This is the part of the story where you're probably thinking that we should have gone back to find him, right? Well we might have done that, if it wasn't for the fact that this person had a habit of intentionally running off on their own when they were drunk. Even with your wits about you, it was hard to contain them. We all knew it was a lost cause, but that was besides the point—the most important thing was that we all agreed that this person would be fine. He'd probably turn up soon, back in the hostel, safe and sound. We went to sleep assured in the knowledge that everything was going to be totally fine. 


The next morning, we awoke to the door being slammed open as our long lost friend, sunburned and drenched in sweat, literally fell face-first through the door with a loud gasp. As we sat up in our bunks, rubbing the sleep out of our eyes, this guy was frantically searching through his stuff, breathing heavily as if he had just run a marathon. 

"Dude, what is going on?" one of us finally asked with a laugh. 

Are you ready for this? Here's the story: 

Apparently, as we were all leaving, instead of grabbing a hand to join our chain, he wandered off to the bathroom. And of course, when he re-emerged, we were all gone. So he did what anyone would do: he shrugged and hailed a taxi of his own. 

When the taxi pulled up, its driver opened the front passenger side door up, gesturing for him to get in. As he stepped into the taxi, the driver discretely took his identification card off of the dashboard and hid it out of sight. This should have been a big red flag, but apparently not big enough. The door closed and they were off. 

The driver took a few quick turns and quickly had them zooming down a narrow Spanish alleyway at terrifying speeds.

Then driver pulls out a knife and tells him to hand over everything he has.

So he hands over his phone and his wallet. (Thankfully, he passport was in the safe back at the hostel.)

At this point, it might seem like the logical move would be for the driver to kick him out right there on the curb, but that's not what happened. Instead the driver drove our poor friend a few miles outside the city, and just left him. With no money for a taxi home, no phone to access a map, a nobody walking around on the street since it was still the middle of the night and he was now outside of the city, he was left with no recourse but to just start walking. It had taken him up until just this moment to find his way back. 

*looks at watch* 

It was 10:30am. That meant he had been trying to find his way back for like 7 hours.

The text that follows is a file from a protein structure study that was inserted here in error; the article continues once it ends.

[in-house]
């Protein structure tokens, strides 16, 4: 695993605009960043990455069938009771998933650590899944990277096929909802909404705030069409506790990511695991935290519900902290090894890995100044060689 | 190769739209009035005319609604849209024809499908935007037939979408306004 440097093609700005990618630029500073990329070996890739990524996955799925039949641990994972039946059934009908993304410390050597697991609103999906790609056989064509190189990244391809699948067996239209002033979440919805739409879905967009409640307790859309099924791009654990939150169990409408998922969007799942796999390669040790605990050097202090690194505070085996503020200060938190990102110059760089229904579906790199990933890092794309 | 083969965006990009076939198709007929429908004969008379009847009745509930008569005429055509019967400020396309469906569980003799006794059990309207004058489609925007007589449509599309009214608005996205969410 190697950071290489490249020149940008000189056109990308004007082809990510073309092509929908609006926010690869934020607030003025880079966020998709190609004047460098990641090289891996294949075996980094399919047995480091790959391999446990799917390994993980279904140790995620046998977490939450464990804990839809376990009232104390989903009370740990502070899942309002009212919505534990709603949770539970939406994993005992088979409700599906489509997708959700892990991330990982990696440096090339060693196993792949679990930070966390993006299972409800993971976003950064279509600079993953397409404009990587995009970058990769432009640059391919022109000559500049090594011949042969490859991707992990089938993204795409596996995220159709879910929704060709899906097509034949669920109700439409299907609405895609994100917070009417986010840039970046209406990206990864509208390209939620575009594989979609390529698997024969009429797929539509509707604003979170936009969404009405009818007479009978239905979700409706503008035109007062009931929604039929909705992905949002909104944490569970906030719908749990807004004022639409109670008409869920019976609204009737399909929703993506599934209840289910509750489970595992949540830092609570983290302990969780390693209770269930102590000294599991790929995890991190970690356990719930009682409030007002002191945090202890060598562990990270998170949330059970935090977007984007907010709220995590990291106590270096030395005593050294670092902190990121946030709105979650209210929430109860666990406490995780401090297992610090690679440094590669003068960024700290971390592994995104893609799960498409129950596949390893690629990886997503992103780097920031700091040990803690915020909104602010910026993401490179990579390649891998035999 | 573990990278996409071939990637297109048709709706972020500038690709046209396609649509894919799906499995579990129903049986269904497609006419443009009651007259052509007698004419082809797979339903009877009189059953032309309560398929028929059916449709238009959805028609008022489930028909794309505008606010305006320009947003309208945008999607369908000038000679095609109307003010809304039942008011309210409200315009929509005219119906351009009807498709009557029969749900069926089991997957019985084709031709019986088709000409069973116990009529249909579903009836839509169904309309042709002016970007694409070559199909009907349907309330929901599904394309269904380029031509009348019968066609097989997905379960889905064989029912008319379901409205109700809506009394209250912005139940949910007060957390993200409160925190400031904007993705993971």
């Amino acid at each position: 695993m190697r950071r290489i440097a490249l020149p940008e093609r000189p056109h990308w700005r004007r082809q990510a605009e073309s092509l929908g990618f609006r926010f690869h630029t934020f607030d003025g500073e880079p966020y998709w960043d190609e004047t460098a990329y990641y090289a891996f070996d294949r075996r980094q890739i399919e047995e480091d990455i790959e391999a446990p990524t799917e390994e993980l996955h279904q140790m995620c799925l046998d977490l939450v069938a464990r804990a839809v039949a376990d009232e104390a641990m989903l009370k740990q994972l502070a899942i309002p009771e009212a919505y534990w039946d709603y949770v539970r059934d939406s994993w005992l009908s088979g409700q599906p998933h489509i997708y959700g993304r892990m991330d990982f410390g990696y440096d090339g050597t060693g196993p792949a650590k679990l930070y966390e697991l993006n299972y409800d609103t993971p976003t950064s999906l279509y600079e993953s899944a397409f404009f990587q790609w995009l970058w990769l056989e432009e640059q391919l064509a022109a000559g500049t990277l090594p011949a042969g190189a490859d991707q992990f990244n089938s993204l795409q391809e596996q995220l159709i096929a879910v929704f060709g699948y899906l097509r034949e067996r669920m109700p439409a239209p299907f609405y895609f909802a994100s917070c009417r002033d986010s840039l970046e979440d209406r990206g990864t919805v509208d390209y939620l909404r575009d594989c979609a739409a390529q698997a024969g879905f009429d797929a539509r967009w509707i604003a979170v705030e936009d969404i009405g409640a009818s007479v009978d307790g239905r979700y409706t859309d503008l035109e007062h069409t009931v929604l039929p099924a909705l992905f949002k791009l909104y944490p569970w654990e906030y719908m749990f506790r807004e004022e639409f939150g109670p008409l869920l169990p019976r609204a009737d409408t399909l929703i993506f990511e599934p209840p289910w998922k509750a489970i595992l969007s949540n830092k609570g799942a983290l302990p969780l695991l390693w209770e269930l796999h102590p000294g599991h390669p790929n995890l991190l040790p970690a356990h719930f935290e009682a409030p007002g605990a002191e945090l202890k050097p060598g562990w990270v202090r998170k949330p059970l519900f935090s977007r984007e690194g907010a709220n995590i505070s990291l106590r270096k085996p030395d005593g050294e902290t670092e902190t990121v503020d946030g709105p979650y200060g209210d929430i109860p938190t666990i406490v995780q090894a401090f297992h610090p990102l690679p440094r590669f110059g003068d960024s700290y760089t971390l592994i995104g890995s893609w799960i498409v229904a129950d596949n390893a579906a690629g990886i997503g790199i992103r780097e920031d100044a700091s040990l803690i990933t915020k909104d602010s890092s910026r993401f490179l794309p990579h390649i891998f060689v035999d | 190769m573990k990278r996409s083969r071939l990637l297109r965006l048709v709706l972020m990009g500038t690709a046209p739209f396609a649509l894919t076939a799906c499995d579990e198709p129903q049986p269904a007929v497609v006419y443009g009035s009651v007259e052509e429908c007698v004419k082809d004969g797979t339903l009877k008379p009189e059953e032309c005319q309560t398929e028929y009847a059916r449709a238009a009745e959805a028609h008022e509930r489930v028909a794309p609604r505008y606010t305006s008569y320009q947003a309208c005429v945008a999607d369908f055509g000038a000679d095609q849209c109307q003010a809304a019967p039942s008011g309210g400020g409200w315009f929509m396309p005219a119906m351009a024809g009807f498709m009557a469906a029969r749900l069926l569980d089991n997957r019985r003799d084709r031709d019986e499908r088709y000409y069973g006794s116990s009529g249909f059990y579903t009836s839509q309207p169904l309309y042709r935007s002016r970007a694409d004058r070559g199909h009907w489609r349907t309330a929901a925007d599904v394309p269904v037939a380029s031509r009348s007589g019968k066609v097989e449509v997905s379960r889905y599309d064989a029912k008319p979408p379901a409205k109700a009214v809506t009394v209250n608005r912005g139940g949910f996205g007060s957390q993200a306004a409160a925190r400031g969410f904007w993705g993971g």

Here's actual footage of us hearing this story: 

This was the day that I first learned about Western Union. What a life-saver. Anyway, when it comes to traveling around Europe, you will often hear people complain about thievery in places like Spain and Italy. I've heard tons of stories like this. I actually had my camera stolen in the Sevilla train station! But I haven't been told many travel stories scarier than this one. Let that be a lesson kids: Spain is fun, but travel in pairs and keep your wits about you.  



So that's Valencia! This trip was a bit of a mixed bag, but when I look back on this trip what I remember most is Noche San Juan. What an awesome holiday. You can bet that I'll be back to celebrate Noche San Juan a few more times in my life. But for now, it's time for us to move on to our final #TBT destination in Spain: Barcelona. 

Before we wrap up, let me say a few words about this 'Track of the Day' — when I was in Madrid, I was splitting my time doing university classes and working as an intern at a Spanish record label and booking agency. I spent a ton of time doing bitch work for ticketing and event promotion (some even for events associated with Noche San Juan), and that meant that spent a lot of time on Google Translate. There was an artist that did their booking through my employer named Joe Crepúsculo. He always sticks out in my mind because when I would drop huge swaths of text into Google Translate, it would come out the other side ready "Joe Twilight." I would always chuckle at this name. "Crepúsculo" is my favorite Spanish word. It doesn't exactly translate to 'twilight' though—it's more accurately used to refer to the red-ish hue that you see in the sky both in the morning and the evening.

It’s a hell of a stage name.